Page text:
Searching for a new food source is a big decision for a worm, based on hunger, dining companions, oxygen availability, and, according to a new study, genetics.
The 2011 prize honors Elaine Fuchs, James Thomson, and Shinya Yamanaka for pioneering work in isolating human stem cells.
Flickering black and white movies show components of the spliceosome coming and going from bits of RNA as they await processing.
The clear and watery substance that bathes the brain and spinal cord is enough to support the growth of neural stem cells in the lab.
Specific traits that distinguish humans from their closest living relatives can be attributed to the loss of chunks of DNA that control when and where genes are turned on.
With the flick of a genetic light switch, researchers have reduced symptoms of anxiety in laboratory mice.
A new genetic method for labeling cells transforms the tangles of neurons within the brain of a fruit fly into fantastic rainbows of color.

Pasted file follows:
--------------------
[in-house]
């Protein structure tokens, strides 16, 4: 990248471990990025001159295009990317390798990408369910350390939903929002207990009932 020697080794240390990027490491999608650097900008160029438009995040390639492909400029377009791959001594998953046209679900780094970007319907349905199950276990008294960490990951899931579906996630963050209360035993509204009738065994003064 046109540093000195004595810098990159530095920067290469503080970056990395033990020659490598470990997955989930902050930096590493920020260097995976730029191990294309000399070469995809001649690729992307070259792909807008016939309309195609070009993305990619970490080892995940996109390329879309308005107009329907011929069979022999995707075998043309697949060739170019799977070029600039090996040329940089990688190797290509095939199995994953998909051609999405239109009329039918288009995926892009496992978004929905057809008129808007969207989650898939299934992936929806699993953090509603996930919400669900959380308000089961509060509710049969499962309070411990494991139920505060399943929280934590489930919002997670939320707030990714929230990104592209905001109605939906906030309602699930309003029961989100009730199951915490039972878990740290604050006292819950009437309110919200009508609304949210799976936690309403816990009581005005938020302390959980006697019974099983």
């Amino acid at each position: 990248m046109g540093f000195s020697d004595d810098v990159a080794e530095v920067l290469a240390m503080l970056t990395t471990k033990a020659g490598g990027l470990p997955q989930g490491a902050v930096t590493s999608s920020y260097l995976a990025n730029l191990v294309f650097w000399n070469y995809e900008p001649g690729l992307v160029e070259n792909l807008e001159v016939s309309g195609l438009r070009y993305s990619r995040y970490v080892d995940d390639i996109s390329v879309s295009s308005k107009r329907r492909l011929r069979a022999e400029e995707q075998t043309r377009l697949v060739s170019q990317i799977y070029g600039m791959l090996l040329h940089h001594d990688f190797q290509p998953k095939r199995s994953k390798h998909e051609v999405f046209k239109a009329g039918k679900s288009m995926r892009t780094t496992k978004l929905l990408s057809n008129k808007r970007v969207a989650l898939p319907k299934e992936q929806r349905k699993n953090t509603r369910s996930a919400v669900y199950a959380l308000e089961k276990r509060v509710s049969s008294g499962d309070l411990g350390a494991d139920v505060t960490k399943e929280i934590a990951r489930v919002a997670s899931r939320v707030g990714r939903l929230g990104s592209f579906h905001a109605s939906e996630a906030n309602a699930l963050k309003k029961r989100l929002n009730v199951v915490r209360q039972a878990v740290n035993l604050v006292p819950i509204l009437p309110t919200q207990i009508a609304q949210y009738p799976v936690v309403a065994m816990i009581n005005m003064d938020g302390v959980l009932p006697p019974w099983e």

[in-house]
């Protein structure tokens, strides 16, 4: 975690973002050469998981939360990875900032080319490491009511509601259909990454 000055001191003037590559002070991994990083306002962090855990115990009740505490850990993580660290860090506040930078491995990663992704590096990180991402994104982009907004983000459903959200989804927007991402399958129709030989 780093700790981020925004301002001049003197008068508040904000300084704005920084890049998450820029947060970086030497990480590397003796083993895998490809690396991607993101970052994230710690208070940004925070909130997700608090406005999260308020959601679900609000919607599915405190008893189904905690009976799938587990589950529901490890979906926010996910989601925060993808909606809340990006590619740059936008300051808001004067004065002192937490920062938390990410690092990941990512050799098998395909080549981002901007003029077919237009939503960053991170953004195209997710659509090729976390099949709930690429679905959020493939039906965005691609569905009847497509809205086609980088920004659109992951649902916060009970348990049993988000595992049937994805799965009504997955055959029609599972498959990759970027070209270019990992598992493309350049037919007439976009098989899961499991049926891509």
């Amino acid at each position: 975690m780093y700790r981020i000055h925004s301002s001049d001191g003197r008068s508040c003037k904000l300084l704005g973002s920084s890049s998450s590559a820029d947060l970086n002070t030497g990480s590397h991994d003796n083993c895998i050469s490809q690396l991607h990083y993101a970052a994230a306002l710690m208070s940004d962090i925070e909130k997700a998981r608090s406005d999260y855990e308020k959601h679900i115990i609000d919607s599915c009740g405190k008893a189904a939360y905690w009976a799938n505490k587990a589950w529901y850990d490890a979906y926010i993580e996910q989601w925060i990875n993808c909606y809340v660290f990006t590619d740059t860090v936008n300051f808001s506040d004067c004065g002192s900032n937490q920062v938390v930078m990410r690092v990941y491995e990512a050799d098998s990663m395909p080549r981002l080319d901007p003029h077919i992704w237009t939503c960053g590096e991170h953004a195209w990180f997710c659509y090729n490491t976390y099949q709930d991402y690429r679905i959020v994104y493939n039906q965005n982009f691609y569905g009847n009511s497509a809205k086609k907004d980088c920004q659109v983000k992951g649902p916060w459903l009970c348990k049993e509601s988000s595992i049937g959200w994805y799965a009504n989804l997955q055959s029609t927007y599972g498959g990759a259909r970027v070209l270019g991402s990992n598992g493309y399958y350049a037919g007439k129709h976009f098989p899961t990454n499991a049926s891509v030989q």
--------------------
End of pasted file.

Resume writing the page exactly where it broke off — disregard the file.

Janelia researchers create a new microscope that uses a thin sheet of light to reveal the dynamic inner life of cells.
Triple-negative tumors lack three traits that can be targeted by available breast cancer treatments. But new findings suggest treatment possibilities for these aggressive cancers may be at hand.
Gloria Tavera is a 2011 Gilliam Fellow.
Nine science students from universities across the United States are named the 2011 Gilliam Fellows.
Andria Ashmore is a 2011 Gilliam Fellow.
HHMI has doubled the number of the Gilliam Fellowships available to Ph.D.-seeking students from groups traditionally underrepresented in the sciences.
Chinweike Okegbe is a 2011 Gilliam Fellow.
Benyam Kinde is a 2011 Gilliam Fellow.
Espoir Kyubwa is a 2011 Gilliam Fellow.
Nicolas Altemose is a 2011 Gilliam Fellow.
Nadia Herrera is a 2011 Gilliam Fellow.
Jessica Cabral Jimenez is a 2011 Gilliam Fellow.
Sandra Jones is a 2011 Gilliam Fellow.
The HHMI Bulletin iPad app is now available for download in the Apple App Store.
A newly identified genetic marker appears to predict a diagnosis of post-traumatic stress disorder in women, but not in men.
Graham Walker will talk about running a science education research group and developing resources for MIT and the larger education community in a AAAS plenary talk.